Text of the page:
Walter Cronkite is remembered as the "most trusted man in America," and the man who told America that the Vietnam War was not winnable. There's much more to the Vietnam War angle, according to Frank Mankiewicz, vice chairman of Hill & Knowlton.
Cronkite told RFK and Mankiewicz in an off-the-record session that U.S. gains on the battlefield were lost at night. "The people may not want the Viet Cong, but they simply do not want us," said Cronkite. The CBS anchor urged Kennedy to run to "show people there will be a way out of the terrible war."
When advising McGovern, Mankiewicz suggested Cronkite as a running mate. The suggestion went nowhere. Cronkite was never approached because it was thought he would turn down the offer.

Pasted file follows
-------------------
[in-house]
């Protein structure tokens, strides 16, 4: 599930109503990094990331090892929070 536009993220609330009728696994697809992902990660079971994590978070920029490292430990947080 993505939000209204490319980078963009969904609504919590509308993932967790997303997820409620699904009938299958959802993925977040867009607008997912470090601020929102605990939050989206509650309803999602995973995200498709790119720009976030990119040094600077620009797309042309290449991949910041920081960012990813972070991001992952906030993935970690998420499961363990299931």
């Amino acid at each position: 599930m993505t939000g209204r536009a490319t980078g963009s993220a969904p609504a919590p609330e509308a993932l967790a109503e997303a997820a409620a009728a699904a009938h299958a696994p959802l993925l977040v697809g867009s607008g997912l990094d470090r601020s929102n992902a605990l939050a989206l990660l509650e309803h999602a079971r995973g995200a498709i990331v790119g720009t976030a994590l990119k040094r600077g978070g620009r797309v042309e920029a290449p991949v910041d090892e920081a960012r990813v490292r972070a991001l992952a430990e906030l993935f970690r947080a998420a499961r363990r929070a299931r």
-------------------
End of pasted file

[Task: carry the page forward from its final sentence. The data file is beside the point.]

Tom Eagleton was picked and then had to leave the ticket when word came that he was hospitalized three times for depression and received electric shock treatments. Nixon slaughtered McGovern in the race.
Decades later, McGovern asked Cronkite if he would have agreed to be his running mate. "I'd have accepted in a minute: anything to help end that dreadful war," replied the newsman.
A McGovern/Cronkite ticket could have beaten Nixon/Agnew. Thousands of lives would have been saved had McGovern offered the No. 2 job to Uncle Walter.